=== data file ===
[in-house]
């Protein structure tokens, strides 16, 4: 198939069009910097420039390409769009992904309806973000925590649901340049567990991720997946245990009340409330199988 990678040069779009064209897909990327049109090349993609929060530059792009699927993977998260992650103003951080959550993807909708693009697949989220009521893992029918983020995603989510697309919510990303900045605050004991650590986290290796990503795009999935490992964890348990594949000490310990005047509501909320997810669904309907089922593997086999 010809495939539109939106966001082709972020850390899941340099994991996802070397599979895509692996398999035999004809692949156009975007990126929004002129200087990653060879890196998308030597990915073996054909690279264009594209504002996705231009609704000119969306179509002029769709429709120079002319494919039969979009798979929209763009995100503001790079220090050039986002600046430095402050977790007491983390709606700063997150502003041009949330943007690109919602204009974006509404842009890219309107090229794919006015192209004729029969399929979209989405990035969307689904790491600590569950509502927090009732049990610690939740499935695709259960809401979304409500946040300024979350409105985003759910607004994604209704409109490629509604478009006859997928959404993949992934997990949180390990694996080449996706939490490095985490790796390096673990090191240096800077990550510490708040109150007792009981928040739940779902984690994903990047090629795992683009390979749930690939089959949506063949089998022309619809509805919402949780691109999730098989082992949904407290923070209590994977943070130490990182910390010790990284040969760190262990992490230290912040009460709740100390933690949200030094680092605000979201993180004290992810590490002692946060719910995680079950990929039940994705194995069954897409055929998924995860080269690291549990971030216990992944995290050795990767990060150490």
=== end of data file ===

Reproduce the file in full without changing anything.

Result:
[in-house]
């Protein structure tokens, strides 16, 4: 198939069009910097420039390409769009992904309806973000925590649901340049567990991720997946245990009340409330199988 990678040069779009064209897909990327049109090349993609929060530059792009699927993977998260992650103003951080959550993807909708693009697949989220009521893992029918983020995603989510697309919510990303900045605050004991650590986290290796990503795009999935490992964890348990594949000490310990005047509501909320997810669904309907089922593997086999 010809495939539109939106966001082709972020850390899941340099994991996802070397599979895509692996398999035999004809692949156009975007990126929004002129200087990653060879890196998308030597990915073996054909690279264009594209504002996705231009609704000119969306179509002029769709429709120079002319494919039969979009798979929209763009995100503001790079220090050039986002600046430095402050977790007491983390709606700063997150502003041009949330943007690109919602204009974006509404842009890219309107090229794919006015192209004729029969399929979209989405990035969307689904790491600590569950509502927090009732049990610690939740499935695709259960809401979304409500946040300024979350409105985003759910607004994604209704409109490629509604478009006859997928959404993949992934997990949180390990694996080449996706939490490095985490790796390096673990090191240096800077990550510490708040109150007792009981928040739940779902984690994903990047090629795992683009390979749930690939089959949506063949089998022309619809509805919402949780691109999730098989082992949904407290923070209590994977943070130490990182910390010790990284040969760190262990992490230290912040009460709740100390933690949200030094680092605000979201993180004290992810590490002692946060719910995680079950990929039940994705194995069954897409055929998924995860080269690291549990971030216990992944995290050795990767990060150490």